Responding to the needs of vulnerable children in Syria9 February 2023
Vulnerable children in earthquake-ravaged northern Syria urgently need food, water, blankets and sleeping bags to survive, says Plan International and partners MECC in Aleppo.
Children and their families sheltering in parts of north-west Syria devastated by two catastrophic earthquakes are in urgent need of food, water, blankets and sleeping bags, according to Plan International’s partner organisation, MECC, in Syria, which is racing to respond to the immediate needs of children and their families in the aftermath of the disaster.
“Here there are a lot of elderly people and children, and they need everything like food and meals, blankets, sleeping bags,” said Safir Salim, Field Coordinator at MECC in Aleppo, Plan International’s partner organisation.
“We are in a church, and we have here around seven big rooms under the ground, with around 1500 people. Half an hour ago exactly we had another two tremors. Any extra moving makes the people so afraid.”
Two catastrophic earthquakes struck north-west Syria and south-eastern Türkiye on Monday 6 February 2023, causing the deaths and injury of thousands of people, and leaving widespread scenes of devastation, with homes reduced to rubble and vital services destroyed.
The region is now experiencing regular aftershocks and a harsh winter snowstorm, which is hampering rescue efforts and adding to the plight of those affected. Displaced families seeking refuge in schools, churches, mosques and other temporary shelters urgently need lifesaving supplies if they are to survive in an increasingly challenging environment.
“Search and rescue efforts must be the top priority, and life-saving medical assistance, food, clean water and sanitation, and blankets to beat freezing weather conditions are also top priorities in the initial hours and days,” said Unni Krishnan, Global Humanitarian Director, Plan International.
The toll of multiple crises
Plan International is extremely concerned about the toll that yet another crisis will take on children in the region, particularly girls and their families. With schools closed, providing shelter to those who have lost their homes, children are left without their usual support frameworks.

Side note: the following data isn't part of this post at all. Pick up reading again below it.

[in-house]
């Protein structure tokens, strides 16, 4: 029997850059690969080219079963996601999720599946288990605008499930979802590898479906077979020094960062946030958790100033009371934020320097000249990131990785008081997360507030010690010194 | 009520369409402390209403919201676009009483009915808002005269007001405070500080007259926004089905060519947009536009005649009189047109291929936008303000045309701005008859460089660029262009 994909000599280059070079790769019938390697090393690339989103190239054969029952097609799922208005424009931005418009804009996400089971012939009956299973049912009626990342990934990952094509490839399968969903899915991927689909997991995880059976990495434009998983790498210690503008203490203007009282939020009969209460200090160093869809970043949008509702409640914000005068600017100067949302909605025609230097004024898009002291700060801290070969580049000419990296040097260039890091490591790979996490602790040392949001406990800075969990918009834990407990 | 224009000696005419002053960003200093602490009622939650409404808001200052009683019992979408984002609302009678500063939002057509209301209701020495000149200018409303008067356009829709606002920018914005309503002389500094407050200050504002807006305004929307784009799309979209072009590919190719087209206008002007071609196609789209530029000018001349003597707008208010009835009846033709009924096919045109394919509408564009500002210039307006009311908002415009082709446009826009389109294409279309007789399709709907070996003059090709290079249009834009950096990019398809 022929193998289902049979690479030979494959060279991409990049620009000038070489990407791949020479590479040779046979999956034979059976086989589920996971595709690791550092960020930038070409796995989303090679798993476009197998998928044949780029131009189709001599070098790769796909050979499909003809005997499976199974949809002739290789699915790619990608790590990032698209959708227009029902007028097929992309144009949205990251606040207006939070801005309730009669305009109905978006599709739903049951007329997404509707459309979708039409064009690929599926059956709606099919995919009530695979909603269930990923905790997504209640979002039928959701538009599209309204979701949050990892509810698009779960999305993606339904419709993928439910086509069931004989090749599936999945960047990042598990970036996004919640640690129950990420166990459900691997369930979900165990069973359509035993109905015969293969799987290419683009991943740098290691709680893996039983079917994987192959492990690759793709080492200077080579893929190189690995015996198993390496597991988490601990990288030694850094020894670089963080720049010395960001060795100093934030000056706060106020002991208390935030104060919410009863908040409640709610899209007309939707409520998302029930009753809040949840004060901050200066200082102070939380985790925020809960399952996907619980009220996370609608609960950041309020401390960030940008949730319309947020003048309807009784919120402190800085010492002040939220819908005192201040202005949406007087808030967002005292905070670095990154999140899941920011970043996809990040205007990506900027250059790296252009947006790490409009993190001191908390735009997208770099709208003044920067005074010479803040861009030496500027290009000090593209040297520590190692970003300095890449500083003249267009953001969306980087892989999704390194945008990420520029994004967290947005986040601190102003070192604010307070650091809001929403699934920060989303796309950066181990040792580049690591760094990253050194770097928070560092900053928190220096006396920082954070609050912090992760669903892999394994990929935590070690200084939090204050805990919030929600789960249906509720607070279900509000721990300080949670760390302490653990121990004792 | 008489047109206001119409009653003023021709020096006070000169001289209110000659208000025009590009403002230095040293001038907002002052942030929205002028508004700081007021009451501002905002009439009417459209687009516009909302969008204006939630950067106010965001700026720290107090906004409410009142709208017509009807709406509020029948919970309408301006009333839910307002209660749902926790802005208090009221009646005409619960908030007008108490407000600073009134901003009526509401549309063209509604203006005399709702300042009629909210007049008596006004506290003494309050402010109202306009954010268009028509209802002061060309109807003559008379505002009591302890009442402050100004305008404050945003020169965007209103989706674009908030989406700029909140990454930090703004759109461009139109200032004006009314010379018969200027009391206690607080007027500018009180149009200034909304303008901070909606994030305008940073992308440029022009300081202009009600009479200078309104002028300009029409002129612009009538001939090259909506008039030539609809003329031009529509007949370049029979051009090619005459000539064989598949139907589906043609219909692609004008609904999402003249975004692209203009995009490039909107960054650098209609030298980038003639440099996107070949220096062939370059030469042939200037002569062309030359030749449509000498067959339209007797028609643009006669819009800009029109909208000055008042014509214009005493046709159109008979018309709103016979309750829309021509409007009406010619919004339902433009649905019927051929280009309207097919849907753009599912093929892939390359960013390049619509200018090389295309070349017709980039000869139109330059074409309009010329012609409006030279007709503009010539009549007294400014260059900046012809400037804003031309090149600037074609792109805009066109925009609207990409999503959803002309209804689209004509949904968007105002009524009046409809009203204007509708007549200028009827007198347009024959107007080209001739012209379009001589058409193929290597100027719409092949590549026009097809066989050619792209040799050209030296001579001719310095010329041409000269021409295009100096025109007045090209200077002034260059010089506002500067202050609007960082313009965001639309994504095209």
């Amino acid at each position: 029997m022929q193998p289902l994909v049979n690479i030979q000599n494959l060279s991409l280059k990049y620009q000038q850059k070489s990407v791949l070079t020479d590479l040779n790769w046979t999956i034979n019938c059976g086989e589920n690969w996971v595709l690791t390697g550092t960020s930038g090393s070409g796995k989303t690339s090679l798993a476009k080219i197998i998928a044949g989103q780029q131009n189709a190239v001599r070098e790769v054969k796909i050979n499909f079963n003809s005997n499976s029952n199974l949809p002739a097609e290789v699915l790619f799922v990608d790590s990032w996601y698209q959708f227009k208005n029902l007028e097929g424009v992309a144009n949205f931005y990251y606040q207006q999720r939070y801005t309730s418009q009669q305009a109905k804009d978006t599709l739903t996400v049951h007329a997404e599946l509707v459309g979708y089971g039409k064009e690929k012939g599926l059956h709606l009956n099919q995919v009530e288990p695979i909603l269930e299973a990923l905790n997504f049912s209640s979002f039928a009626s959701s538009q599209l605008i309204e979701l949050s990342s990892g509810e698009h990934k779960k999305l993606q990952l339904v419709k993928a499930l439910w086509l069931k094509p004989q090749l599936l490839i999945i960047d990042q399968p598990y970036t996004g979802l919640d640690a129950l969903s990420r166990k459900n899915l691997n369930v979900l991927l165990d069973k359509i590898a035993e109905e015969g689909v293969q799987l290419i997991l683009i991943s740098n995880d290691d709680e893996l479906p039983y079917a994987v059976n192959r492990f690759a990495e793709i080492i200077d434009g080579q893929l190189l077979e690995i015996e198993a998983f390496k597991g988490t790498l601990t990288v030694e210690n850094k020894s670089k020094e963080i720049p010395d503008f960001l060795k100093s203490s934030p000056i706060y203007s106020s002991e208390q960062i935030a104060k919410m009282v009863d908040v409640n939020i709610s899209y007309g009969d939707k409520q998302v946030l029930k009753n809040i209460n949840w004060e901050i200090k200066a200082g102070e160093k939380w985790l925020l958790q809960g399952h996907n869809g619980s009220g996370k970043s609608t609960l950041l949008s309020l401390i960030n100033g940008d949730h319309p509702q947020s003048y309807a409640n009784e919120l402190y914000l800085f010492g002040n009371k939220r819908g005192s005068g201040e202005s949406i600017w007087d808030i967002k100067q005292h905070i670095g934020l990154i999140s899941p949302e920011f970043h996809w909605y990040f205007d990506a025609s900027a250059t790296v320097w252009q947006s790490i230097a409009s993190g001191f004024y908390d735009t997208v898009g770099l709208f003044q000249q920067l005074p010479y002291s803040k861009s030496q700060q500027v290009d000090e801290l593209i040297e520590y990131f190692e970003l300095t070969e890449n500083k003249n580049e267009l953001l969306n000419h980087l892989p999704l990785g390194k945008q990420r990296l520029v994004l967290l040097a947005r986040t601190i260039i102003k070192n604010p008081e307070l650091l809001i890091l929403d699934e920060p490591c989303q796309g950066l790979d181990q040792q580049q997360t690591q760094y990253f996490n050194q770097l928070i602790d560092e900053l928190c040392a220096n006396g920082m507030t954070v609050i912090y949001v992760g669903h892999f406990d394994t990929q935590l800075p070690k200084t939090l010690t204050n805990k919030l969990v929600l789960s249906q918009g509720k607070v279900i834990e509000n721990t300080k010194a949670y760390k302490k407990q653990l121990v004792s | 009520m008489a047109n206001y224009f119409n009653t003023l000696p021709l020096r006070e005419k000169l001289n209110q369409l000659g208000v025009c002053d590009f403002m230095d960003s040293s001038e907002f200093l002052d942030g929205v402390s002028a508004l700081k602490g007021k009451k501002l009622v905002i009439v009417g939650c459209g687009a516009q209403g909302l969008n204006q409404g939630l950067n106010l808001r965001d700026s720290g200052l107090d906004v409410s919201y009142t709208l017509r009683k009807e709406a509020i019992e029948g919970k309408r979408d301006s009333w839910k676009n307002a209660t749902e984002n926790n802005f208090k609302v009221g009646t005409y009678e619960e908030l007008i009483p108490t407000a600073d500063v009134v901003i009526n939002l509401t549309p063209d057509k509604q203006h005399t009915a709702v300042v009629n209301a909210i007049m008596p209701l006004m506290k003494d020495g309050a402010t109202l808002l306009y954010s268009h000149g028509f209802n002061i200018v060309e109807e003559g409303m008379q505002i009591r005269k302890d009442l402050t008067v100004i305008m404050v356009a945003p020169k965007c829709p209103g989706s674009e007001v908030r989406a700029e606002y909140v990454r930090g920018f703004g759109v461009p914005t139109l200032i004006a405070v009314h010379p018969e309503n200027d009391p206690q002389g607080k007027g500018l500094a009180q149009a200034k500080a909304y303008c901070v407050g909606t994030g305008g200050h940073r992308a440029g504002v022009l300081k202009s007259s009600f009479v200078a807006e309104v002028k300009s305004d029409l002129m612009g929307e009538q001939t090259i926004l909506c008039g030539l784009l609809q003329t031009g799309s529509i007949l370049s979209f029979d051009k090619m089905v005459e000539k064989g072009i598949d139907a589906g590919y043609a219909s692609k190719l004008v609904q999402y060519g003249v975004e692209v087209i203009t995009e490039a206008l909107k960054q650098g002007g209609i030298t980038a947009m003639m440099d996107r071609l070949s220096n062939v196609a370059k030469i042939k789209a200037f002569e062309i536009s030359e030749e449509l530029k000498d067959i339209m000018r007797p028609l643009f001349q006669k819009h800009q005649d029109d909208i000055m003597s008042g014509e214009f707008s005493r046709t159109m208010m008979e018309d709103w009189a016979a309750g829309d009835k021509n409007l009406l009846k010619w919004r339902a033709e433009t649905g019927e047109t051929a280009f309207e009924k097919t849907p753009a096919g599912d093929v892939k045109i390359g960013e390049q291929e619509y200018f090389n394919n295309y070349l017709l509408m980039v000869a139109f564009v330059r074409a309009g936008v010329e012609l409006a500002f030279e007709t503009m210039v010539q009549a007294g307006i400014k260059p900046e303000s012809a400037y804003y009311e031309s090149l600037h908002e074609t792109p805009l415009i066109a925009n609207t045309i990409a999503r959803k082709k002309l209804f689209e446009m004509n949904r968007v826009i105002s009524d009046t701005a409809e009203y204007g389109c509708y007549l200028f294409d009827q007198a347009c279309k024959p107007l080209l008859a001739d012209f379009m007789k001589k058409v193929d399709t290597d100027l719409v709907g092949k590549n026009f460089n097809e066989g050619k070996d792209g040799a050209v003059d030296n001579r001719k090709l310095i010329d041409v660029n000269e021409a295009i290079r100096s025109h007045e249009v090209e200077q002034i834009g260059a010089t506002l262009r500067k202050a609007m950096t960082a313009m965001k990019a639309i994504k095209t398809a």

Our experience shows that children, especially girls, women and the poorest families, are most at risk of exploitation in a disaster like an earthquake. Women and children in the disaster-zone will be at risk of exploitation and abuse, should they find themselves once again displaced. The protection and safety of children, particularly girls, must be a top priority.
“Children are often the most vulnerable in earthquake settings,” said Krishnan. “Children who have lost their parents, young girls separated from family and friends and displaced from their homes, and children with transgender parents are often more vulnerable to bullying, abuse and exploitation. Relief efforts must place children, and the most vulnerable like displaced girls, first.”
Psychological impacts on children
We are also concerned about the psychosocial impact on children. Two catastrophic earthquakes, many deaths and injuries, and scenes of twisted steel and debris where once there stood homes, along with aftershocks being felt almost every two hours, will have heightened fear and anxiety among children. Their lives are changed forever.
“The situation was devastating, children were scared,” said survivor, Mary, in Aleppo. “My son, for example, still can’t sleep and keeps asking me if something will break or fall. These long moments had a very big impact; fear, anxiety, we’re all very anxious and tired.”
Krishnan said: “A major earthquake and repeated aftershocks shake people and impact their psyche. Psychological needs are often invisible. Left unattended, they often leave lasting scars on young minds. It is critical to address the mental health needs of young survivors from day one onwards.”